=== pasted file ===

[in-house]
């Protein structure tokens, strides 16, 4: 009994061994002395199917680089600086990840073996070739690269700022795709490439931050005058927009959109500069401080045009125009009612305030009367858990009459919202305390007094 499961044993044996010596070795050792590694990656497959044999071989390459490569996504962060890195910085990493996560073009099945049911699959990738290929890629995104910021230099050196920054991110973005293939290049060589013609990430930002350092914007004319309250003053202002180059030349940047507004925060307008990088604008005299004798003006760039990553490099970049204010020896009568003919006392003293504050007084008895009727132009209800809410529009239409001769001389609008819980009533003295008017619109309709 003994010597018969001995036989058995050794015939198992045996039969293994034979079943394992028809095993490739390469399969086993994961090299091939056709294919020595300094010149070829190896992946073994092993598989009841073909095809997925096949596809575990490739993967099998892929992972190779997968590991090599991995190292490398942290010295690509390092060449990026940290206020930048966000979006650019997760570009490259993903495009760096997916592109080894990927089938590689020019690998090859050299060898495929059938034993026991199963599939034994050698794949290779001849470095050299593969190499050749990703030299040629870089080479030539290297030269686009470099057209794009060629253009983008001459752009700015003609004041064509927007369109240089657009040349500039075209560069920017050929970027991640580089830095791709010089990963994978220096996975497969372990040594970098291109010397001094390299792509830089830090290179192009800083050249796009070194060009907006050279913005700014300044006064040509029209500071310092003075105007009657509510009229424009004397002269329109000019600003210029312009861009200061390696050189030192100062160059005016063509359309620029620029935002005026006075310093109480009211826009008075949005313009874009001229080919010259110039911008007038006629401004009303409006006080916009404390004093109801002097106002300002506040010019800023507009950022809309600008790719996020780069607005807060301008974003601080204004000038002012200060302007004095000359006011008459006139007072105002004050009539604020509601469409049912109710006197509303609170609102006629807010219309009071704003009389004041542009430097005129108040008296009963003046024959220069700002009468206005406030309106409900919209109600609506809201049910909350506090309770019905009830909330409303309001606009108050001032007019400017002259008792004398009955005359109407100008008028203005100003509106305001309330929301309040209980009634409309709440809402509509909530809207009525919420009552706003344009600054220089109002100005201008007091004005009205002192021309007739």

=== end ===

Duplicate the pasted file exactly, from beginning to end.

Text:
[in-house]
């Protein structure tokens, strides 16, 4: 009994061994002395199917680089600086990840073996070739690269700022795709490439931050005058927009959109500069401080045009125009009612305030009367858990009459919202305390007094 499961044993044996010596070795050792590694990656497959044999071989390459490569996504962060890195910085990493996560073009099945049911699959990738290929890629995104910021230099050196920054991110973005293939290049060589013609990430930002350092914007004319309250003053202002180059030349940047507004925060307008990088604008005299004798003006760039990553490099970049204010020896009568003919006392003293504050007084008895009727132009209800809410529009239409001769001389609008819980009533003295008017619109309709 003994010597018969001995036989058995050794015939198992045996039969293994034979079943394992028809095993490739390469399969086993994961090299091939056709294919020595300094010149070829190896992946073994092993598989009841073909095809997925096949596809575990490739993967099998892929992972190779997968590991090599991995190292490398942290010295690509390092060449990026940290206020930048966000979006650019997760570009490259993903495009760096997916592109080894990927089938590689020019690998090859050299060898495929059938034993026991199963599939034994050698794949290779001849470095050299593969190499050749990703030299040629870089080479030539290297030269686009470099057209794009060629253009983008001459752009700015003609004041064509927007369109240089657009040349500039075209560069920017050929970027991640580089830095791709010089990963994978220096996975497969372990040594970098291109010397001094390299792509830089830090290179192009800083050249796009070194060009907006050279913005700014300044006064040509029209500071310092003075105007009657509510009229424009004397002269329109000019600003210029312009861009200061390696050189030192100062160059005016063509359309620029620029935002005026006075310093109480009211826009008075949005313009874009001229080919010259110039911008007038006629401004009303409006006080916009404390004093109801002097106002300002506040010019800023507009950022809309600008790719996020780069607005807060301008974003601080204004000038002012200060302007004095000359006011008459006139007072105002004050009539604020509601469409049912109710006197509303609170609102006629807010219309009071704003009389004041542009430097005129108040008296009963003046024959220069700002009468206005406030309106409900919209109600609506809201049910909350506090309770019905009830909330409303309001606009108050001032007019400017002259008792004398009955005359109407100008008028203005100003509106305001309330929301309040209980009634409309709440809402509509909530809207009525919420009552706003344009600054220089109002100005201008007091004005009205002192021309007739």